Read a provocative anti-union blog post Monday about the Wisconsin state government/public employee tinderbox. And over 100+ of the first comments. I was struck by three things.
First, there’s almost no middle-ground. The vast majority of commenters are attacking the blogger and one other. Is this a uniquely polarizing issue or is the intense debate symbolic of an increasingly divided polity? I’m not sure.
Second, I’m intrigued by the sporadic pro-union commenters who irately announce they’re unsubscribing from the blog. They’re saying to the author I’m so dismayed with your position on this political issue I will no longer be associated with you or read you—nevermind the body of work that prompted them to subscribe in the first place. Some sins are unforgivable. Was there anything worth reflecting on in the anti-union diatribe? Unless you’re insecure in your beliefs, why be threatened by thinking that’s antithetical to your own? At times, all of us “unsubscribe” from the people around us by tuning them out? What does it accomplish besides increased polarization?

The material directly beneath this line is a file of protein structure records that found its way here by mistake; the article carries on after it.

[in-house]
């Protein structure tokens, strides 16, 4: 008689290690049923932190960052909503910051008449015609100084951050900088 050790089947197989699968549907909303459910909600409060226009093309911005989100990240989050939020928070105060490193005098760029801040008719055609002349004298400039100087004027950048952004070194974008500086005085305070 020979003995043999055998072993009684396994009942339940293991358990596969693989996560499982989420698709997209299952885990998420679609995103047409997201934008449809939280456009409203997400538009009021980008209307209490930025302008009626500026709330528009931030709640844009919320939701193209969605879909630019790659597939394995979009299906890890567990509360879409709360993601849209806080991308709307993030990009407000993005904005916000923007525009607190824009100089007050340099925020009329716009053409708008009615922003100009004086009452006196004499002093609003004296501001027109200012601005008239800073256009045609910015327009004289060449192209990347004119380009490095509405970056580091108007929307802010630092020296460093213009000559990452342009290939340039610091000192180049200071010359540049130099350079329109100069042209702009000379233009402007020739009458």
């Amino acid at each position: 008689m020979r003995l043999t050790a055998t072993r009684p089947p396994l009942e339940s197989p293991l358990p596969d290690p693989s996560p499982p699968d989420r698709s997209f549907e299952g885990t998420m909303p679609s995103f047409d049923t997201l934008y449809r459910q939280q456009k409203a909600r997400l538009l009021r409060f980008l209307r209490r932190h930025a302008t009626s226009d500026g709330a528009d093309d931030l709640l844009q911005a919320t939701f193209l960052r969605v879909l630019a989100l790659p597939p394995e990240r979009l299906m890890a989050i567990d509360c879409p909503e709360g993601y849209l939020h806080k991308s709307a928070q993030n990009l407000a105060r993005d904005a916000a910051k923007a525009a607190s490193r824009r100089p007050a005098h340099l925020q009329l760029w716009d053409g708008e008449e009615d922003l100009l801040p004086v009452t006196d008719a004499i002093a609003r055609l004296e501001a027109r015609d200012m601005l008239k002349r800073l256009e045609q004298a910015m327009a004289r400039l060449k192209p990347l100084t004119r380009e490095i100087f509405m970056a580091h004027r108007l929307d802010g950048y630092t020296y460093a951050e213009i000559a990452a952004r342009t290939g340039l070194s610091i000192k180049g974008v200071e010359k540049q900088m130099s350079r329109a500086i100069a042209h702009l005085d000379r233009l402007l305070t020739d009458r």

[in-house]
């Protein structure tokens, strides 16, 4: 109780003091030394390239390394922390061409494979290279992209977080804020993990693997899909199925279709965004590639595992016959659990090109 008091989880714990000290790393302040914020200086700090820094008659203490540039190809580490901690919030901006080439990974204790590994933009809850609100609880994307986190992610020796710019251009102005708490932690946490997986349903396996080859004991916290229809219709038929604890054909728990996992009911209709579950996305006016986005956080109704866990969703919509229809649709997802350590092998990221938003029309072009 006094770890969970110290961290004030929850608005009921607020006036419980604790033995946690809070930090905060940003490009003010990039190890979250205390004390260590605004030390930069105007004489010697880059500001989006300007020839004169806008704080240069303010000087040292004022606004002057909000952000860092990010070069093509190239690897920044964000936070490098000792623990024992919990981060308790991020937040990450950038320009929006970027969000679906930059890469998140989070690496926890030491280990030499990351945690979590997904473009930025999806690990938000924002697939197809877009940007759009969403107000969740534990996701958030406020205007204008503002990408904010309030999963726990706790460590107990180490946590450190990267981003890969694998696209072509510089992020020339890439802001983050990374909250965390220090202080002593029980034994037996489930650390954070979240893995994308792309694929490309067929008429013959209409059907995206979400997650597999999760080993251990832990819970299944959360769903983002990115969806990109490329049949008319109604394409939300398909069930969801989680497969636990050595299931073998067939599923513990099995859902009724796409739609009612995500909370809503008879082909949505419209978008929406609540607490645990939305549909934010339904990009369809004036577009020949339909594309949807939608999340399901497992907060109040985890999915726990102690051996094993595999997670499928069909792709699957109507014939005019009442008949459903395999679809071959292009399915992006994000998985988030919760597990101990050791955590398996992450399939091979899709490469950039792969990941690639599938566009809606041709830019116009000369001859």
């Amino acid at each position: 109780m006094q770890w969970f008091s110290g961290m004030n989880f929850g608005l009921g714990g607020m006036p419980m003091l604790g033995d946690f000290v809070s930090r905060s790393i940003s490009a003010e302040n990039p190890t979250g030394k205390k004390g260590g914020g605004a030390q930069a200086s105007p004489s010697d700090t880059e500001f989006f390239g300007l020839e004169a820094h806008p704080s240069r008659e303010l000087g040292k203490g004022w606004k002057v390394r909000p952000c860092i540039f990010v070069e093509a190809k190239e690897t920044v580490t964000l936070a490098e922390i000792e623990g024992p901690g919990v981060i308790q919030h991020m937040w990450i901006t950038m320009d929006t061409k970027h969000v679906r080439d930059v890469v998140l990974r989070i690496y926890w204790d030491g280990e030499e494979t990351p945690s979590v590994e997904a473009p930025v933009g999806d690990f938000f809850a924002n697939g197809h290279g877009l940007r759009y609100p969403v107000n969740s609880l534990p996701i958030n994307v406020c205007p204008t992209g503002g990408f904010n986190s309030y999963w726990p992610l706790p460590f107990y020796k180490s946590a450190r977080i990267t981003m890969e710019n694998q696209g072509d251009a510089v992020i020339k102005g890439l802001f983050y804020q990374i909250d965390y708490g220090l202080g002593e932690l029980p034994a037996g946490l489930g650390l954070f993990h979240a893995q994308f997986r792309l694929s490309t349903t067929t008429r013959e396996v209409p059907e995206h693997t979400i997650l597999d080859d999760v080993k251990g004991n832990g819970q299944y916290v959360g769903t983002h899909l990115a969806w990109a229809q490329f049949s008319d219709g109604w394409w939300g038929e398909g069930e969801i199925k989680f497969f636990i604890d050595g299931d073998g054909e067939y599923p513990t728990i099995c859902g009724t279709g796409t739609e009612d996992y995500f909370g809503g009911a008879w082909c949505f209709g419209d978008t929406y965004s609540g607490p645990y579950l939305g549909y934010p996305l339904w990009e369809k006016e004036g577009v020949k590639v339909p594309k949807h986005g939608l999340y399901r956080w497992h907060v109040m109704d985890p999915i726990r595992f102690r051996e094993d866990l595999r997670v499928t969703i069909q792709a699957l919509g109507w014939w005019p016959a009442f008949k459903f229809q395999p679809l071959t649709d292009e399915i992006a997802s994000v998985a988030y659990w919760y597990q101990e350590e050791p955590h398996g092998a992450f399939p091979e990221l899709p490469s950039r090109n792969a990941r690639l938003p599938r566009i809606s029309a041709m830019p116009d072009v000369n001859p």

Third, far too many high school teachers and college professors teach discrete factual information that’s readily available on smart phones, netbooks, laptops, and desktop computers. Instead, they should use rich content as a means towards an end, the end being a greater appreciation of ambiguity. Given the widening chasm between right and left in this country, young people who learn to value contending viewpoints, think conceptually, and grow comfortable with subtlety, nuance, and ambiguity, will have a distinct competitive advantage in tomorrow’s knowledge economy whether union members or not.